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Bangladesh overcomes pipeline hurdles to boost LNG re-gasification capacity


Re-gasification capacity to rise around 66% from current levels

Platts Analytics expects imports to grow nearly 3 Bcm in 2020

Coronavirus pandemic to create hurdles for demand in near term

Dhaka — Bangladesh's LNG re-gasification capacity will rise sharply following the completion of a natural gas transmission pipeline, as it would ensure full utilization of the country's two operational floating storage and regasification units as well as boosting imports over the longer term.

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The South Asian country will be able to re-gasify around 66% more LNG from the current regasification level of around 600,000 Mcf/d, the government officials said.

"Additional pipeline connectivity and expansions of their regasification capacity will help the country to grow their imports as overall gas demand grows," said Jeff Moore, manager for Asian LNG Analytics at S&P Global Platts.

Bangladesh has been one of the fastest-growing LNG import markets since starting imports in 2018. S&P Global Platts Analytics expects the country's total imports to grow nearly 3 Bcm in 2020 over 2019 levels, and imports are expected to reach nearly 9 Bcm by 2022.

State-run Gas Transmission Company Ltd, or GTCL, completed the 181 km Chattogram-Feni-Bakhrabad gas transmission pipeline early this month, GTCL managing director Md. Atiquzzaman told Platts.

He said the pipelines were now ready to carry the full capacity of around 1.0 Bcf/d of regasified LNG. Before laying the pipeline, GTCL could carry a maximum of around 650,000 Mcf/d of re-gasified LNG to end-users.

Each of the FSRUs in Bangladesh has the capacity to re-gasify around 500,000 Mcf/d equivalent of LNG.

Excelerate Energy started supplying re-gasified LNG from its FSRU commercially since August 2018, while Summit started supplies in April 2019.

State-run Petrobangla has been operating the FSRUs at about half their capacity over the past one year as the pipeline was not ready to carry the re-gasified LNG.

Officials said the delay in constructing a 30-km 42-inch diameter Anwara-Fouzdarhat gas transmission pipeline initially held back expected utilization of the first FSRU by several months.

But now the pipeline constraints are largely over.

To meet the domestic gas demand, Bangladesh currently has been importing LNG under long-term deals from Qatar's RasGas, as well as Oman's Oman Trading International.

The country has recently inked final deals with 14 global suppliers to source LNG from spot market in an attempt to diversify the LNG sourcing.


Although the pipeline work has been completed, the coronavirus pandemic and the resultant lower demand of natural gas has now created a barrier to initiate full capacity re-gasification of LNG at the two FSRUs at Moheshkhali island in the Bay of Bengal.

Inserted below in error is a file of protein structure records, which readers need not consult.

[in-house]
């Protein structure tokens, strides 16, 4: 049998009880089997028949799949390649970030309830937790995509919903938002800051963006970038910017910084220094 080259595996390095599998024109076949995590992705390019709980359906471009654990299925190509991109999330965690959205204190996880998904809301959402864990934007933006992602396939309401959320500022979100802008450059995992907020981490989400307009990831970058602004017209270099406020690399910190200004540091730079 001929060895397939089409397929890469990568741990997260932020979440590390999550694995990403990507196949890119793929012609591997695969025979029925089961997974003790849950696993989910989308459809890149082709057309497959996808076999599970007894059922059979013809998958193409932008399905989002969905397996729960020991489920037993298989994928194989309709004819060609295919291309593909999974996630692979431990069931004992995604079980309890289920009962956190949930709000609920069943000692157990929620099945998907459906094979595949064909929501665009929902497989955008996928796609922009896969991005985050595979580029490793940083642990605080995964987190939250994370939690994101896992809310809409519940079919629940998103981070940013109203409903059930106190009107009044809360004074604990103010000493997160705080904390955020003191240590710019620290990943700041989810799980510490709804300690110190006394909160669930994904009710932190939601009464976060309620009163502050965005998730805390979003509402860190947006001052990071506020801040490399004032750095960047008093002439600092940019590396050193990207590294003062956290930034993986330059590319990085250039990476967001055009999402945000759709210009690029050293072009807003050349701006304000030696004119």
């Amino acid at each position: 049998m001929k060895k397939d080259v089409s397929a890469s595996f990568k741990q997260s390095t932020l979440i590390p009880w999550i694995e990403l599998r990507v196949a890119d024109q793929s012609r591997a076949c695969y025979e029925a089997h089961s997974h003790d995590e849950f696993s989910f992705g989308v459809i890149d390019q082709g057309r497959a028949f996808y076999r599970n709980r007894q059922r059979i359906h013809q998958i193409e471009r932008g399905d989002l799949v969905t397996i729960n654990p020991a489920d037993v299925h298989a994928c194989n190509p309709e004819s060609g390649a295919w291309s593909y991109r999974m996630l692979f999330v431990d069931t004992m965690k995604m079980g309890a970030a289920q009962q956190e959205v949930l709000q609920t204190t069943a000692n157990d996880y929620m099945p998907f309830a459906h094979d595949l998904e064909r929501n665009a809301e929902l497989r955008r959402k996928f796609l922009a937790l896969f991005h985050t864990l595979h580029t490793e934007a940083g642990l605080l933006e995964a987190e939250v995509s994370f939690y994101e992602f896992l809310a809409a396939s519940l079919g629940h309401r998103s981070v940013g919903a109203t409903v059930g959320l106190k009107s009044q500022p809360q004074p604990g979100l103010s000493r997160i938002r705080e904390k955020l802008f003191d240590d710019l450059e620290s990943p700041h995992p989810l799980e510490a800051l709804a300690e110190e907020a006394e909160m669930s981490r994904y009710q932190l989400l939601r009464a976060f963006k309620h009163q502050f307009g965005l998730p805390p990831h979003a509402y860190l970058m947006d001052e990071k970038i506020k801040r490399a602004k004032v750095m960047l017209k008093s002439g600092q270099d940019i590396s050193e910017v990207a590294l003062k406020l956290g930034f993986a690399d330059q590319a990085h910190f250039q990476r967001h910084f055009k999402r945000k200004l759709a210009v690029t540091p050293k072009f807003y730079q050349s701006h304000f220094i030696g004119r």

Petrobangla has slashed natural gas production as the nationwide shutdown to combat the coronavirus has dented domestic demand.

While demand has slipped by around one-third to 2.13 Bcf/d, it has kept imports of LNG almost unchanged compared with the pre-shutdown period.

With Brent crude hovering below $30/b in the international market, Bangladesh's LNG import cost dropped below $4.5/MMBtu, which is almost half the price when the country started import of LNG in April 2018, said Md Kamruzzaman, managing director of state-run Rupantarita Prakritik Gas Company Ltd.

JKM, the benchmark for spot LNG prices for North Asia, plunged to a historic low of $1.925/MMBtu Friday, down 63.4% from the beginning of the year, Platts data showed.

In an oversupplied spot LNG market, the outbreak of the pandemic has further eroded the buying appetite of Asian buyers and added to the existing supply glut.

Almost all types of gas-based industries and factories are now shuttered under the nationwide shutdown aimed at slowing the spread of coronavirus.

Only the gas-guzzling power plants are operational with limited output due to lower electricity demand across the country, which fell on an average by around 30% to around 7,000 MW, according to the state-run Bangladesh Power Development Board.

More than half of Bangladesh's natural gas demand comes from the power sector, according to the International Energy Agency.

The country consumes significant volumes of natural gas in its power sector, where roughly 65% of the total electricity generation is produced from natural gas, according to Platts Analytics.

Bangladesh has been seeing strong growth in industrial gas demand and its fertilizer, textile and leather sectors were expected to account for almost 30% of total natural gas demand by 2024. This could be temporarily jeopardized depending on how severely its economy contracts in the coming weeks and months.